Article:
The ducts rotated through 92 degrees, pointing horizontal for forward flight, and pivoting to 2 degrees aft of vertical during hover. The ducts rotated past vertical to compensate for the thrust from the jet exhaust. A switch on the control column initiated the duct rotation. To power the fans, drive shafts traveled through the wing quarter chord. Doak-designed flexible couplings compensated for misalignment and wing flexing.
A Lycoming T-53-L-1 turboshaft engine located in the fuselage just below the wing root provided power. It produced 825hp (some sources stated 840hp). A "T" box on the engine transmitted power to the ducts using a four-inch tubular aluminum shaft and two smaller steel shafts of 3.8cm each.
Flight controls consisted of standard stick and rudder. An electrical and mechanical interlock system controlled all functions for both hovering and forward flight. There were no other cockpit controls. In hover, a cruciform shaped vane in the tail pipe at the rear of the fuselage controlled pitch and yaw by deflecting the engine exhaust. Rotating the inlet guide vanes in the ducts provided roll control by restricting airflow. As the ducts rotated from vertical to horizontal, a mechanical control system gradually phased out control of the inlet guide vanes and left them aligned with the duct airflow. There was no artificial damping or power boost. Doak looked down on any type of automatic stabilization system, feeling that the aircraft should be a satisfactory flying machine without any such equipment. Careful selection of the duct location allowed the fuselage to remain level throughout the transition.
Ground testing began at Torrance Municipal Airport during February 1958. Tests consisted of 32 hours in a test stand, and 18 hours of tethered hovering and taxi tests. The first free hovering flight was performed on February 25 1958. Initial Doak testing at Torrance was completed in June 1958 and was followed by a complete tear down inspection. The aircraft then was transferred to Edwards AFB in October 1958. At Edwards, it performed 50 hours of tests, including transitions at altitudes as great as 1830m. James B. Reichert completed the first conversions in 1959. Following these tests, the Army accepted the Doak 16 in September 1959 and transferred it to NASA Langley for further tests.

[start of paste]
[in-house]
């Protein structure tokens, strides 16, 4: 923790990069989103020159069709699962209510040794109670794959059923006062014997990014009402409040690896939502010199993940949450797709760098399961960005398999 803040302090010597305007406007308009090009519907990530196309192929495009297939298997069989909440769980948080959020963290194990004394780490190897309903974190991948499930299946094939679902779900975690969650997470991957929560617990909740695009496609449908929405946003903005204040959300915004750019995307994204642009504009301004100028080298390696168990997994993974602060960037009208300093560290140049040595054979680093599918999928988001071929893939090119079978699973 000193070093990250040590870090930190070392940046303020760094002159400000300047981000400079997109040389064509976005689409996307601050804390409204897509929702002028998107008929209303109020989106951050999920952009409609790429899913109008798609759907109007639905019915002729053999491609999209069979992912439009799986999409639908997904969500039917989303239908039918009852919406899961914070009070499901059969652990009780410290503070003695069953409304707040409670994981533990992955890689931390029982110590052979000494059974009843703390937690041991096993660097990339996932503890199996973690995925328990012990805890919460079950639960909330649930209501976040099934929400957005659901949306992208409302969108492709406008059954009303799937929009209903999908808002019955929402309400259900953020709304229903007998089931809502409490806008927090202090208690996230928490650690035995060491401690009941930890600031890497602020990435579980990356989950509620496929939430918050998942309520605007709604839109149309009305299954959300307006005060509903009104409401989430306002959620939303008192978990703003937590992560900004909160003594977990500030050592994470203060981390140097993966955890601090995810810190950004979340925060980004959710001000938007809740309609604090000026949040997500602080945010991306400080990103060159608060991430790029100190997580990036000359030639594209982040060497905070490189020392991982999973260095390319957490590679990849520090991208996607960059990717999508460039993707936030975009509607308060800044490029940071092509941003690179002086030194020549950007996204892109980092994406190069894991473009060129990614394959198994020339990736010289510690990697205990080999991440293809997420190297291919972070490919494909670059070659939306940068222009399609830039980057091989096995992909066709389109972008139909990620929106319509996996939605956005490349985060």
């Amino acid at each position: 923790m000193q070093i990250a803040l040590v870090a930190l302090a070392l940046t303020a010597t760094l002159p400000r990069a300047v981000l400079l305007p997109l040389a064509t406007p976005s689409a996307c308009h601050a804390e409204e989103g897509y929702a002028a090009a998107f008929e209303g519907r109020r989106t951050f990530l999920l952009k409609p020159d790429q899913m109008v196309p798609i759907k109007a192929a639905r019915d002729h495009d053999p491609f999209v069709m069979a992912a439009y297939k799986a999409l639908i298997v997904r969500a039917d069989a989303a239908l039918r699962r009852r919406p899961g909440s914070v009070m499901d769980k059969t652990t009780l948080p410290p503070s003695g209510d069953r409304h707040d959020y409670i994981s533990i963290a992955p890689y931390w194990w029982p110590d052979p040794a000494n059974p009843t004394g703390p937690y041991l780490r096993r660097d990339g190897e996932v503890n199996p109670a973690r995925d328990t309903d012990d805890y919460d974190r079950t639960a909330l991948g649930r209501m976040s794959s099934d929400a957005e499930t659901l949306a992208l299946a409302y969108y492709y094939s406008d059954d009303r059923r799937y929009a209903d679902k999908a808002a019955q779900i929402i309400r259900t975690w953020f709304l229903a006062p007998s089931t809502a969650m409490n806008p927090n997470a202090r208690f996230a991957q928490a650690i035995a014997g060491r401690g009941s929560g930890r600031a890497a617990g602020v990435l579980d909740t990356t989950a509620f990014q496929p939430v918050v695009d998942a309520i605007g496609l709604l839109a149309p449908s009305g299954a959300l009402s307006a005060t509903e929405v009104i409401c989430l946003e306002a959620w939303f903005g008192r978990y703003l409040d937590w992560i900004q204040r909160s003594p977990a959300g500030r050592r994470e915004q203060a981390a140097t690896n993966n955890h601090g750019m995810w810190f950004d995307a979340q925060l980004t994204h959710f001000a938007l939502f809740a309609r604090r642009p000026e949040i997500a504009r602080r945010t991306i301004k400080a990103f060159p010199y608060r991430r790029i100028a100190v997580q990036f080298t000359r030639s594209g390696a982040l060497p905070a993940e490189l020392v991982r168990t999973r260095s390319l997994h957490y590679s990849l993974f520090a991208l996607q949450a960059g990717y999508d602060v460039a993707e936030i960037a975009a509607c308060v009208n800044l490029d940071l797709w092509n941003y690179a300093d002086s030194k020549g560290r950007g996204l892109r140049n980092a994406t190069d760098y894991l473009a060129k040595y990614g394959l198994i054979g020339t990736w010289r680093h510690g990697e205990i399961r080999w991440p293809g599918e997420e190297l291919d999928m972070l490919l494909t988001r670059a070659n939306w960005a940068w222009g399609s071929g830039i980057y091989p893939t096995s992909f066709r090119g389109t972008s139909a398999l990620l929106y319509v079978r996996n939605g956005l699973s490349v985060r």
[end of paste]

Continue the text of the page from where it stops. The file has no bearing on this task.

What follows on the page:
In 1961 Douglas Aircraft Co. purchased the design rights and test data on the VZ-4. Douglas liked the aircraft and had some ideas for improving it, primarily by installing a larger engine and making numerous structural improvements. They made an unsolicited proposal to the Army in 1961, but could not sell their ideas. The Doak 16 remained at NASA Langley until August of 1972. Eventually it was transferred to the U.S. Army Transportation Command Museum at Fort Eustis, VA, near Newport News, where it is on display.
Engine: 1 x Lycoming YT53, 625kW / 800 hp
Wing area: 8.73sq.m
Empty weight: 900-1037 kg
Max take-off weight: 1170-1443kg
Max speed: 370km/h est.
Rate of climb SL: 30m/s
Hover ceiling: 1830m
Endurance: 1 hr